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The Suffolk Journal

Your School. Your Paper. Since 1936.

The Suffolk Journal

Your School. Your Paper. Since 1936.

The Suffolk Journal

OPINION: It’s time for award shows to change their dated formula

OPINION: Its time for award shows to change their dated formula
Julia Capraro

It’s officially award show season!  However, it can be hard to look forward to shows like the Grammys and Oscars when show hosts are constantly falling short of expectations.  From overused jokes, cringy pre-written skits and some of the time a host with no comedic talent, award season can be dampened by the show’s emcee. 

A mistake a lot of award shows make is hiring hosts who make the entire ceremony about them or are just not funny. The routine of comedians coming up on stage and saying one unfunny joke after another while the audience waits to find out who won is getting tiring. 

A comedian who perfectly embodied an award show nightmare  flawlessly was Jo Koy, who hosted the 81st Annual Golden Globes  Jan. 7.

He started off his opening monologue by stating how ill-prepared he was, blaming his bad jokes on the fact that he got the job 10 days before the show. That was the first of many awkward jokes made by Koy, later making a joke about Taylor Swift who was in attendance.

“The big difference between the Golden Globes and the NFL: on the Golden Globes we have fewer camera shots of Taylor Swift,” said Koy. 

The nail in the coffin for his unfunny hosting abilities was his sexist, albeit ironic, comment about the “Barbie” movie directed by Greta Gerwig. A movie about how men underestimate women’s power and their right to autonomy over their life, was crushed and belittled by a man at one of Hollywood’s biggest events of the year.

“’Oppenheimer’ is based on a 721-page Pulitzer Prize-winning book about the Manhattan Project, and ‘Barbie’ is on a plastic doll with big boobies,” said Koy.

Watering down a movie about feminism that struck a chord with many women in America and beyond is very ironic considering that is essentially the whole point of the movie. 

Hosting an award show, according to many comedians, is one of the hardest jobs in the business. You have to write jokes that aren’t too controversial but keep the audience and guests on their toes, and all in all remain funny. Many celebrities have publicly turned down the gig due to its controversial nature.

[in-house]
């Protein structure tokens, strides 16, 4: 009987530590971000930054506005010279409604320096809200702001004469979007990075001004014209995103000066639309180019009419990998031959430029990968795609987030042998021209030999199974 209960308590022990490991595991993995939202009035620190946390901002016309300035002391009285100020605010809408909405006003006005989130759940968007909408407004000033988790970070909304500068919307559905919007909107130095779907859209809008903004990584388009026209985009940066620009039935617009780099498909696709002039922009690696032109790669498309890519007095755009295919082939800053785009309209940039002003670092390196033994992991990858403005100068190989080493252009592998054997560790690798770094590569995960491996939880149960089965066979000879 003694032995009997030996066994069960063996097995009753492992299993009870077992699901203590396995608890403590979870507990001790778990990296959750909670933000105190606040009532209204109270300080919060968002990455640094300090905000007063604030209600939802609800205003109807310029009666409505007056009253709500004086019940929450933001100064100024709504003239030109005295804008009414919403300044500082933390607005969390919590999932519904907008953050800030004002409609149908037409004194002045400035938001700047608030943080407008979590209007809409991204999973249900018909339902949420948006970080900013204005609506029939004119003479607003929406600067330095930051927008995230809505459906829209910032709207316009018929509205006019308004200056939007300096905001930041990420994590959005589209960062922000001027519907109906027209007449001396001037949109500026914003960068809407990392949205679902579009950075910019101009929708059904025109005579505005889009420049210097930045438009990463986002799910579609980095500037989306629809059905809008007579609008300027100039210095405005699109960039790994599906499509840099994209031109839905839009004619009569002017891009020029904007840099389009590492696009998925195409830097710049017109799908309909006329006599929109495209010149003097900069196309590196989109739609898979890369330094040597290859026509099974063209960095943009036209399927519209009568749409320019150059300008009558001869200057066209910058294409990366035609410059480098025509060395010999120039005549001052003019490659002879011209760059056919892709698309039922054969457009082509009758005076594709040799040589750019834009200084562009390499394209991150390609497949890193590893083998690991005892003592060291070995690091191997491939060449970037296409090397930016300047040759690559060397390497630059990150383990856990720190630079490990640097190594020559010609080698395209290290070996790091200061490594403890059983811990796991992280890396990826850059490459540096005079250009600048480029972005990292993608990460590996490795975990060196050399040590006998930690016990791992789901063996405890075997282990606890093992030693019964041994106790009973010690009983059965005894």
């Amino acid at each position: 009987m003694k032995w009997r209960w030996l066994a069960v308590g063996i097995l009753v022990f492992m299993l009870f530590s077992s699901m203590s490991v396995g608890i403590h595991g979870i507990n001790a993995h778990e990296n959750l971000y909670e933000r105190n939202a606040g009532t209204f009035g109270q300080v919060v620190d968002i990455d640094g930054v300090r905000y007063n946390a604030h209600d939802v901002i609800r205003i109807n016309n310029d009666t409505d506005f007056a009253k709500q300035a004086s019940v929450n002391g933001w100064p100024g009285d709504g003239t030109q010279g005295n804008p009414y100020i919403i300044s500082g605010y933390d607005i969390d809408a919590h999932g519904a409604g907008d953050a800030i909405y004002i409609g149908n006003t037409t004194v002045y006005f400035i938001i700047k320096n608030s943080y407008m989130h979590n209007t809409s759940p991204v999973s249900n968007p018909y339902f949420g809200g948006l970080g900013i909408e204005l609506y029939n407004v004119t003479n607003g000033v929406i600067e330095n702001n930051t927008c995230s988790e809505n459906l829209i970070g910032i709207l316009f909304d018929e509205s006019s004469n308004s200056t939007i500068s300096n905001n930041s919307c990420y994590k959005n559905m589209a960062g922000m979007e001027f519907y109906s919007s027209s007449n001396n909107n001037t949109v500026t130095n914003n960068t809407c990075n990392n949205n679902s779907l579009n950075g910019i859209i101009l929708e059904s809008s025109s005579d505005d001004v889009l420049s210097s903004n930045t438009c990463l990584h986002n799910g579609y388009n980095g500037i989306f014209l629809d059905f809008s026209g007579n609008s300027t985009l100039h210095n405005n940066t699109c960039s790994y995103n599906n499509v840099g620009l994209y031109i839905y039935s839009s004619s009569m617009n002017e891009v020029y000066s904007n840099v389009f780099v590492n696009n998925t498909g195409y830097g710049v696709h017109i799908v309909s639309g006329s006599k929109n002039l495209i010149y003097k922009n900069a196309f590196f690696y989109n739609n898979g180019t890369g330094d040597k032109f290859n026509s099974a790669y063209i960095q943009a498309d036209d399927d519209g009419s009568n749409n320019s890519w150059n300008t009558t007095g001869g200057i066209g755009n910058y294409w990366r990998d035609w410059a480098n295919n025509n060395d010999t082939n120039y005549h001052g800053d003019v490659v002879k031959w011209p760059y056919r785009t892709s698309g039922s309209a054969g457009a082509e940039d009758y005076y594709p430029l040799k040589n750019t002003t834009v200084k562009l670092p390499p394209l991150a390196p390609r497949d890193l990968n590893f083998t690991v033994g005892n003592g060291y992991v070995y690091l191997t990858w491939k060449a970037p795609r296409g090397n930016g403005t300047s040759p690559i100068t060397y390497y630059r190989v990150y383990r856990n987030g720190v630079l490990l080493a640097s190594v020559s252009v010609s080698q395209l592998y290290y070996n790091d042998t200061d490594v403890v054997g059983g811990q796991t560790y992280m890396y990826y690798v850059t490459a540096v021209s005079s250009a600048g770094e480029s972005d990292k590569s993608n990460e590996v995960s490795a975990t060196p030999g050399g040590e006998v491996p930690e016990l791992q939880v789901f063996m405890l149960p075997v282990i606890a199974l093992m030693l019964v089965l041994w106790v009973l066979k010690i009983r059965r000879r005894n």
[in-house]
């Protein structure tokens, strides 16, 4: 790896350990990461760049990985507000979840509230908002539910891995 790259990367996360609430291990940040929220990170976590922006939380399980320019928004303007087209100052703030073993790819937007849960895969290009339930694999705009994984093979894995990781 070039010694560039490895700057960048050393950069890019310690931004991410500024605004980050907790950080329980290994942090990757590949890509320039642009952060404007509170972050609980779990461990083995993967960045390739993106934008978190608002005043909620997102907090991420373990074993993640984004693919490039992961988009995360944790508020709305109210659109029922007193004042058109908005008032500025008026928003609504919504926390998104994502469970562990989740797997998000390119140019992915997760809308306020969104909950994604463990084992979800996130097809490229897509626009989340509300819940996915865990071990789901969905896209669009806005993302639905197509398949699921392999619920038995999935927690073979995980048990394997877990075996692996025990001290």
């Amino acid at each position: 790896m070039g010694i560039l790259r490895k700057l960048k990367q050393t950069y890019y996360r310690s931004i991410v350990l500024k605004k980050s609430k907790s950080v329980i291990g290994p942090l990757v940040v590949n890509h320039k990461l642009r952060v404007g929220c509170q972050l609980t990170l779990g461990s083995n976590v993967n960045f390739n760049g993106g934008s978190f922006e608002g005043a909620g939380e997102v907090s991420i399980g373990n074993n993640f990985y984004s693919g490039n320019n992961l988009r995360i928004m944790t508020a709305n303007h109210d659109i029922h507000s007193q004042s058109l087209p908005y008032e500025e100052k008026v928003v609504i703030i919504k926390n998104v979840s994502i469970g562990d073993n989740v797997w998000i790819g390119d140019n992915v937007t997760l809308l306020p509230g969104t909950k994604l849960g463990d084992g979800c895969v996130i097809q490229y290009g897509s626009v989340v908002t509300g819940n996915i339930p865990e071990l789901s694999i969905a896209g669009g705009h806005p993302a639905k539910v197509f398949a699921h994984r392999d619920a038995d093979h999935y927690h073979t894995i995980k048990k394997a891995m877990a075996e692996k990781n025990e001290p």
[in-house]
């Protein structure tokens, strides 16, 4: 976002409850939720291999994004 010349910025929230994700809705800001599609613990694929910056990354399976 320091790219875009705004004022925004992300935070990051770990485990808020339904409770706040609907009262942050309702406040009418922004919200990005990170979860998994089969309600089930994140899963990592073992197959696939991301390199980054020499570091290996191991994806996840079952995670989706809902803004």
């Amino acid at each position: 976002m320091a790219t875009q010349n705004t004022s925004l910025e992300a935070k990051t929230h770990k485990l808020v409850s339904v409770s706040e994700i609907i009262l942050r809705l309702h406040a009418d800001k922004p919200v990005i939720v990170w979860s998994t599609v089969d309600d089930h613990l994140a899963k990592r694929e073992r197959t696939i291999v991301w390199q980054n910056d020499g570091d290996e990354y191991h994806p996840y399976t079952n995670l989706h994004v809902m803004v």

This is certainly not the first time a comedian has shot and missed at an award show. Most notably, comedian Ricky Gervais hosted the Golden Globes in 2020 and he decided to play into this villainous character he’s known for, making very contentious jokes at the expense of many celebrities. Starting off with digs at actor Leonardo DiCaprio and his taste in younger women, roasting director Martin Scorsese for being too short to ride a theme park ride, but then toward the end his jokes got a little too real for some Hollywood stars.

“If you do win an award tonight don’t use this as a platform to make a political speech. You’re in no position to lecture the public about anything. You know nothing about the real world,” said Gervais.

These jokes got backlash from the press and other Hollywood stars, but got substantial praise from the general public. 

A lot of people applauded Gervais for humbling these celebrities and reminding them of their privilege. The difference between Gervais and Koy is that Gervais made controversial comments, but they were done in a tasteful manner. He wasn’t harassing or making crude jokes about anyone or anything in particular, he was joking about the absurdity of Hollywood culture. Additionally, Gervais has more comedic experience than Koy and is overall a better comic.

Award shows as a whole should take a step back and try to re-work their formula. They should try a ceremony with and without a host and with a faster pace and there might be some success. Maybe award shows keep this formula for a reason. No matter if something good or bad happens during an award show, it is talked about by the press for months. Award show drama always brings something for the press to talk about and stir drama, so maybe the monotonous award show routine is purposeful. All I know is a lot of people, myself included, choose to tune out award shows and check who won the next morning.

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About the Contributors
Casey Wells, Staff Writer | she/her
Casey is a sophomore broadcast journalism major from Worcester, Mass. When she isn't in the Journal office, you can find her in the Performing Arts Office or any place near campus that has coffee. In addition to the Journal, she is a dancer and on the e-board of Suffolk's dance crew, Wicked. In her free time, she loves to read, write, dance, listen to Hozier and play guitar.
Julia Capraro, Editor-at-Large | she/her
Julia is a sophomore broadcast journalism and psychology major from Canton, Massachusetts. In addition to writing for the journal, she is President of Suffolk Visual Arts Club. She loves cooking, crochet and reading in her free time.

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